ArqadeCan every game of Solitaire be solved?
[+15] [3] Ivo Flipse
[2010-07-07 20:54:19]
[ handheld solitaire ]

I play a lot of Solitaire games on my Android phone and love to keep an eye out for the statistics.

Given that the Solitaire version let's you restart the game endlessly, I usually play until I solve it. But I never managed to solve more than 80% of the games played (1000+).

So now I wonder, is every Solitaire game solvable?

Note: I realize this is a borderline topic. If you think it should be off-topic, go post it on Meta - Ivo Flipse
(1) I presume you mean Klondike solitaire? - McKay
"go post it on Meta" can be read as harsh :) - Juan Manuel
Excuse my non-native English directness ;-) Perhaps I should have said discuss or open a question on Meta - Ivo Flipse
(3) This almost belongs on Stack Overflow - Earlz
[+17] [2010-07-07 20:55:49] McKay [ACCEPTED]

No. Example: If all of your cards face up on the board are red, and the cards that come up every third card are also red, and none of them are aces. You lose. Do not pass go, do not collect $200.

(1) As a fact, I have come up with almost this exact setup on the computer version of Solitaire (but one card was black, just completely impossible to place anywhere). - Grace Note
Yeah, there's other variations on this. But I've played several games, where no cards ever got moved. - McKay
(2) Another example that just happened to me: All cards shown are even. - McKay
[+6] [2010-07-21 14:51:04] Jakub Šturc

There is very interesting reading at wikipedia [1] about this topic.

For a "standard" game of Klondike (of the form: Draw 3, Re-Deal Infinite, Win 52) the number of solvable games (assuming all cards are known) is between 82-91.5%.


(3) Then I was actually doing a great job nearing it to 80% - Ivo Flipse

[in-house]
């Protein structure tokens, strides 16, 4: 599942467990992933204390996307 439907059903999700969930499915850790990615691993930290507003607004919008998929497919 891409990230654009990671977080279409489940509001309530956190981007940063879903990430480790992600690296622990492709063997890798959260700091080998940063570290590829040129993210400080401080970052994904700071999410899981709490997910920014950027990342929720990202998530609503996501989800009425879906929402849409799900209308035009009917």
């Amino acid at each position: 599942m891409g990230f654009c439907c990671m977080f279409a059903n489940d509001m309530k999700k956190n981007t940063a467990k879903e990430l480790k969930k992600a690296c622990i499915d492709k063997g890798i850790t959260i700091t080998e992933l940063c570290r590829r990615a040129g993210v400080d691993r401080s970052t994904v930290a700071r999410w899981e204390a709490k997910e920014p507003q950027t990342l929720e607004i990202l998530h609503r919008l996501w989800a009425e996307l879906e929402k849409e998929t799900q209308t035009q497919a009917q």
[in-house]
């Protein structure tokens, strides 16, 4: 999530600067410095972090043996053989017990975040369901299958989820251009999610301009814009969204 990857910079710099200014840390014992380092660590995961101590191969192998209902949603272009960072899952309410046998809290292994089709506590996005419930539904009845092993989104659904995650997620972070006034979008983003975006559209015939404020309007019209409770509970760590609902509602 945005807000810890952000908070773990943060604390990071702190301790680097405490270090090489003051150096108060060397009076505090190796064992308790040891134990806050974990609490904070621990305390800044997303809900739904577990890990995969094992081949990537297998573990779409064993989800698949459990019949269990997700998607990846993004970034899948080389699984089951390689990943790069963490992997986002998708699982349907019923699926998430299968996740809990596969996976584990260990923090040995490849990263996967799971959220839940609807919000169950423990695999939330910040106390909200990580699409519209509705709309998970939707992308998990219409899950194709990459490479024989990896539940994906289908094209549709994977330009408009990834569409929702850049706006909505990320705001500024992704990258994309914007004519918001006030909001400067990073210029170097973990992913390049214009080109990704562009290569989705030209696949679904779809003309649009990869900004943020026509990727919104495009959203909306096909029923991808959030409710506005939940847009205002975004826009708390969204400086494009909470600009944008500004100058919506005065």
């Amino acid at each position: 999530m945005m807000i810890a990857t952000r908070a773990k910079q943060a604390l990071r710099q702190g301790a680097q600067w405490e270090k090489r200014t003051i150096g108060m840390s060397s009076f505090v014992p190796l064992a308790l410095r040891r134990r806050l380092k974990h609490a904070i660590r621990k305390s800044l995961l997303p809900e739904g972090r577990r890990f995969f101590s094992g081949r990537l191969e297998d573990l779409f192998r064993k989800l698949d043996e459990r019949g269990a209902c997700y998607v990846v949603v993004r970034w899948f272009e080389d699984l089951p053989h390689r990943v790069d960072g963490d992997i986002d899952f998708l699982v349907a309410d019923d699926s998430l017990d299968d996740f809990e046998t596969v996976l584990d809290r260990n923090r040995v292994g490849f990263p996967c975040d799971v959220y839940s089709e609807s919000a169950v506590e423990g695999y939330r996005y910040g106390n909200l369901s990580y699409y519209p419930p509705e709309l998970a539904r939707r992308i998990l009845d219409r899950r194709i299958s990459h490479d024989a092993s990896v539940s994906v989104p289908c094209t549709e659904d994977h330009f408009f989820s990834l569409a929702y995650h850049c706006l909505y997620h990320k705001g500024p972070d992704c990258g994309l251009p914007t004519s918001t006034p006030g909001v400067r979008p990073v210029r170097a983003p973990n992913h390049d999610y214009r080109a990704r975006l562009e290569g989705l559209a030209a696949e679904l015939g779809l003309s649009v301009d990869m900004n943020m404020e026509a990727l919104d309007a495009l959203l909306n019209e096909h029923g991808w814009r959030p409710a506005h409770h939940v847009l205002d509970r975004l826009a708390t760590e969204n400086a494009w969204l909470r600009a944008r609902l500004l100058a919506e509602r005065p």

[+2] [2010-07-07 20:58:54] Oak

Solitaire is a game that precedes its computer version, and that means that all the cards are truly shuffled, without the computer peeking in to verify the game is solvable.

And like McKay mentioned, with a random shuffle you can definitely end up with an unsolvable game.

I'm sure it is possible to design a Solitaire variant in which each game is solvable, though.

(1) Would need a LOT of calculation, basically the computer would have to play through an entire game to make sure there's a solution, unless there's some kind of algorithm I'm missing. - Arda Xi
@Arda, there are some conditions that could be easily tested - for example, a card other than a King can be played on only three other cards in the deck (the next-lowest card in its suit, or the foundation for an Ace, and the next-higher cards of the opposite color). If all three of those cards are face down below that card on a pile, the game isn't winnable. Unfortunately I think that's a small percentage, and testing for other conditions might require a ton of recursion. - Dave DuPlantis
@DaveDuPlantis True, but you will have to test for all of those conditions that exist. I'm not sure whether we even know all of them. - Arda Xi
@Arda - that's true, that's what I was thinking with respect to recursion. Without some way to demonstrate that any given position is unwinnable, you'd essentially have to play a certain series of cards until you were blocked, back up to the last decision point, and repeat ... it's an intriguing concept, but I've never seen a solitaire program do that. - Dave DuPlantis